Sinularia are one of my favorite soft corals. There
are several different kinds of Sinularia commonly
available, and each is colorful with an interesting
shape. The most familiar kind of Sinularia is
probably Sinularia dura, commonly known as the cabbage
This Sinularia grows in a shape much like
a pinkish cabbage. The flesh is translucent and may
have a greenish tint. Often there will be a row of
polyps on the very edges of the "leaf."
Other types of Sinularia grow in finger shapes or even
in a shape like a cauliflower head. The shapes and
colors can be highly variable, but in this genus, they
are always beautiful.
I have recently propagated a lot of a gorgeous and
rare kind of Sinularia. This green Sinularia grows in
a shape like a weeping willow tree. The color is an
unearthly, glowing green.
These Sinularia grow very quickly, and are pretty
adaptable; I have them in several different systems
here, and each one is doing fine. This particular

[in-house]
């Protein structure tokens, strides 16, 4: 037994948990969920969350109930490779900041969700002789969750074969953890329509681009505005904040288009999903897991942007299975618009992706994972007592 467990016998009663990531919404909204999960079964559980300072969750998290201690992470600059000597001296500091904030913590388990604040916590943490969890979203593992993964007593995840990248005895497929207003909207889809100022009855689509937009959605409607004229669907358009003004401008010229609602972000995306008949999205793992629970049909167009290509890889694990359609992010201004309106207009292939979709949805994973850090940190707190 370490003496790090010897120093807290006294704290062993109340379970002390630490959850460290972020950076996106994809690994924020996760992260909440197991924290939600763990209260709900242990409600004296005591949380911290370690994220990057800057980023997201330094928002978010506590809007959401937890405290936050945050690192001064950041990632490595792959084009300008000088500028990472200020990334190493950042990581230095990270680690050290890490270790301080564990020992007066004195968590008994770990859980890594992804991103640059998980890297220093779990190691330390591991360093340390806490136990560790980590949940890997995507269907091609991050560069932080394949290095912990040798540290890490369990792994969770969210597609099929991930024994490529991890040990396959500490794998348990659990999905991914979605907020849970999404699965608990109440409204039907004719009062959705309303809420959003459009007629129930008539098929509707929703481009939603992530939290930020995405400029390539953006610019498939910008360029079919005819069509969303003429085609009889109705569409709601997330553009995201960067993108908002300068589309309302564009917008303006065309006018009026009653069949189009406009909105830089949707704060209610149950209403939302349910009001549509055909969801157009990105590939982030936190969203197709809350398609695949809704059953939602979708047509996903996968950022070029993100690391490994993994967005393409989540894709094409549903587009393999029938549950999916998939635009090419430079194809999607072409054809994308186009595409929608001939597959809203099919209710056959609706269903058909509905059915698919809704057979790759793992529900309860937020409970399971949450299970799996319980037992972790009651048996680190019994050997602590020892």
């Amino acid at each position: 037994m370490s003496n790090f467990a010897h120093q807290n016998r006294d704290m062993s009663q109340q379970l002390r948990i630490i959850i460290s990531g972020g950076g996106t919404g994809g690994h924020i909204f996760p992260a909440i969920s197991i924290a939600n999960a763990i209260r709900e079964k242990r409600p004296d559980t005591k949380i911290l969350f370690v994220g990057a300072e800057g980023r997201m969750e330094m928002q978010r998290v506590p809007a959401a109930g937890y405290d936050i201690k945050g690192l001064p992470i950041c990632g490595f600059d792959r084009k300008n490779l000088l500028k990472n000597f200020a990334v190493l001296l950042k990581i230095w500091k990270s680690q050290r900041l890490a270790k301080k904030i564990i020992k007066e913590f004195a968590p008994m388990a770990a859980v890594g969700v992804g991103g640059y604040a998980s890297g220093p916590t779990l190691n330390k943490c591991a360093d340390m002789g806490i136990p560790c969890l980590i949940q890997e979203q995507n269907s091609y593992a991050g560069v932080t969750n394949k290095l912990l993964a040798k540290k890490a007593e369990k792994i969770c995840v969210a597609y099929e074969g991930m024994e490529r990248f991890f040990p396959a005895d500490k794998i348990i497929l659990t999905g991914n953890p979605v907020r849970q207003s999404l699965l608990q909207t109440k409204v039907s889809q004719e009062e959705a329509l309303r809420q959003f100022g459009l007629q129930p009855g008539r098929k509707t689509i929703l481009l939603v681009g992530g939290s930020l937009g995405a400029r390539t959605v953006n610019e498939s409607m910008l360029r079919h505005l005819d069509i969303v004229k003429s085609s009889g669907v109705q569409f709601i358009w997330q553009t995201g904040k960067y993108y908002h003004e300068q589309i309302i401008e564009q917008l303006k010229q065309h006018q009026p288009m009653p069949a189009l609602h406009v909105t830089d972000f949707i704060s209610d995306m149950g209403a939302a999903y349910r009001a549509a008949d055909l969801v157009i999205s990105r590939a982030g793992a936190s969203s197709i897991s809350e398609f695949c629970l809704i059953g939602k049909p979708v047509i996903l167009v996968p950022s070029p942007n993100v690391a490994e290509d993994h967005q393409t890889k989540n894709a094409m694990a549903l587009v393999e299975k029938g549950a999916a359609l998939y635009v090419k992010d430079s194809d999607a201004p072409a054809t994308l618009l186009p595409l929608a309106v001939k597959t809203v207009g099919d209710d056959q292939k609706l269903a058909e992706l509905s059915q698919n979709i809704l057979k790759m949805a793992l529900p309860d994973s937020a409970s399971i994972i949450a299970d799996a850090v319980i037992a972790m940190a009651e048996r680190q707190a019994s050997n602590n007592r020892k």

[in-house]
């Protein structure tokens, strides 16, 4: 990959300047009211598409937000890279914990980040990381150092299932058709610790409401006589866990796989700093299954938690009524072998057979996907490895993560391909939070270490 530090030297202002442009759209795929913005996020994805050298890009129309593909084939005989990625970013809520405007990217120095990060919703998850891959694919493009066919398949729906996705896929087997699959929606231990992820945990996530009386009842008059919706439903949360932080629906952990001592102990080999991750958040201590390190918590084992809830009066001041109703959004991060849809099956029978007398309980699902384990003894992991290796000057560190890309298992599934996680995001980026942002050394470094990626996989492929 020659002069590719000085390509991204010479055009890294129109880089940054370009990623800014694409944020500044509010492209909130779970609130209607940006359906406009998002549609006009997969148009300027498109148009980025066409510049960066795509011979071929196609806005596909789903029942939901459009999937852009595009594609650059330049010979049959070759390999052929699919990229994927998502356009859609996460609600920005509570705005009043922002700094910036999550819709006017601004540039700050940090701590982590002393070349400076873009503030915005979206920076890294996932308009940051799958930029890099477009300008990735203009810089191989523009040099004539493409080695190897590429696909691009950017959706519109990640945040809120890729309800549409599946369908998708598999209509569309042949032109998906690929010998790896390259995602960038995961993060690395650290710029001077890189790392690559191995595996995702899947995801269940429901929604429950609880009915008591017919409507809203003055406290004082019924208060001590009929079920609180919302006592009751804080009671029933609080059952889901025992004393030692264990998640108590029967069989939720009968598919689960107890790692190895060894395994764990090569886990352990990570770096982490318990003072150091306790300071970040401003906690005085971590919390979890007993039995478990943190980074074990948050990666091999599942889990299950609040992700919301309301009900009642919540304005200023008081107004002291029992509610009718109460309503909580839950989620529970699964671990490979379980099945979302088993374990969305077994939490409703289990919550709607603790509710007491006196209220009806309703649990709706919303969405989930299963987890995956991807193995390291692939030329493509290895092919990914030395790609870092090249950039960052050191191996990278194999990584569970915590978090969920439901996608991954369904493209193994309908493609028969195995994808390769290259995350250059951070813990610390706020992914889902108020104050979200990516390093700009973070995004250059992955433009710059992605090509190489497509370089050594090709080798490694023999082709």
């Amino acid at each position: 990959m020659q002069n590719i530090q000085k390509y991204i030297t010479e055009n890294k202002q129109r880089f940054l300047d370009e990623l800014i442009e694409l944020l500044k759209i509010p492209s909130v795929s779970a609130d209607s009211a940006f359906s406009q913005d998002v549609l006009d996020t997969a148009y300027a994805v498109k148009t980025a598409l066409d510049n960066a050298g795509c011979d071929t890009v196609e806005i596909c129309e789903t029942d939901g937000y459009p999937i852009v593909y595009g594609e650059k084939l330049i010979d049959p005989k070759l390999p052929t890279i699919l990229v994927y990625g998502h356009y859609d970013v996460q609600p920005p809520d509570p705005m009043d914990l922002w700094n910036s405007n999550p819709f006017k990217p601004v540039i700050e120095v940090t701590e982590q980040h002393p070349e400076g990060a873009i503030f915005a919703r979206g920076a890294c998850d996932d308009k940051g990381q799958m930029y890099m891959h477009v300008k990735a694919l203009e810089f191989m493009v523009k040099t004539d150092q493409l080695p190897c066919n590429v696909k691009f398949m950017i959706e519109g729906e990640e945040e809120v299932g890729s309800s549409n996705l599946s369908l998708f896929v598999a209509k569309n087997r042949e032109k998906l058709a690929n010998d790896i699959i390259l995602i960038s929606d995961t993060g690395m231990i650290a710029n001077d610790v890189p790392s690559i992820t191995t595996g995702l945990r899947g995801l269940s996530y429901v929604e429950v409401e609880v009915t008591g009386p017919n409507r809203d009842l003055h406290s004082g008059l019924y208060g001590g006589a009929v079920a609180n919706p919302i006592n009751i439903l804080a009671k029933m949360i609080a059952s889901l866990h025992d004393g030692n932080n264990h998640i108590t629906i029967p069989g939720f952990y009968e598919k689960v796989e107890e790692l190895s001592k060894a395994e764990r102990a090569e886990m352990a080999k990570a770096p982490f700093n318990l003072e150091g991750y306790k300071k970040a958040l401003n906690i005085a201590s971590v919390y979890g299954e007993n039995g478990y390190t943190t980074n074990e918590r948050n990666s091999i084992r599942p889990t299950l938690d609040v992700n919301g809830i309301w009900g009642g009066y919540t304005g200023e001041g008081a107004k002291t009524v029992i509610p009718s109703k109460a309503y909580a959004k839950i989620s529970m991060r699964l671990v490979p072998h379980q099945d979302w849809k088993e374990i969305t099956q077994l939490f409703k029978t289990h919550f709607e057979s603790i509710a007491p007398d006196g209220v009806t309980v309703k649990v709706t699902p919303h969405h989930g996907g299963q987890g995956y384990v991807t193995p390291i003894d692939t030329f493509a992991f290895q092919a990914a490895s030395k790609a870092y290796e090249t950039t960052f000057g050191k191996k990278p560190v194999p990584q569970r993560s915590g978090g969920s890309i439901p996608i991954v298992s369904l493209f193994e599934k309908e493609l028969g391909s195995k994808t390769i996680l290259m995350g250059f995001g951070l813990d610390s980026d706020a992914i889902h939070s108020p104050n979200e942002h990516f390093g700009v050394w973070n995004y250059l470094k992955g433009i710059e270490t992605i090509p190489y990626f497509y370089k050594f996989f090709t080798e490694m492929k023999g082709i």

species tends to prefer fairly strong current and
light, and will look best in a combination of white
and blue actinic VHO lights.
These corals have specialized cells called Amebocytes,
which produce calcium carbonate spicules. A spicule
is like a little spine that grows in the inside of the
coral lending it support. Calcium carbonate is the
same material that SPS corals use to produce
skeletons, although Sinularia are not directly related
Because of these spicules, Sinularia are easy to
propagate. The spicules make the coral tougher than
most other soft corals. They can be sewed onto
plugs, or the bridal veil netting method can be used.
However, the method that I have found easiest is
simply to rubber band them onto GARF plugs.
First procure a handful of these thin, black rubber
Next, cut a Sinularia into small pieces. Each piece
should be big enough to have at least 1 "fork" and 2
branches. Put these pieces in a dish of water, and
the parent colony can go back into the tank.
Attach each piece to a plug with a thin rubber band.
You should choose plugs that are flat on top (but
textured enough to make it easy for the coral to hold
onto). Other material, like pieces of rubble, could
conceivably be used for attachment sites.
These plugs should be placed into an area with limited
current until they attach; otherwise they might get
blown off the plug. In about a month, the green
sinularia will be attached firmly to the plug.
You can either take the rubber band off then or wait until
the rubber band dissolves in the seawater .
These Sinularia grow so quickly, that in no time you
should be able to cut your cuttings again, producing
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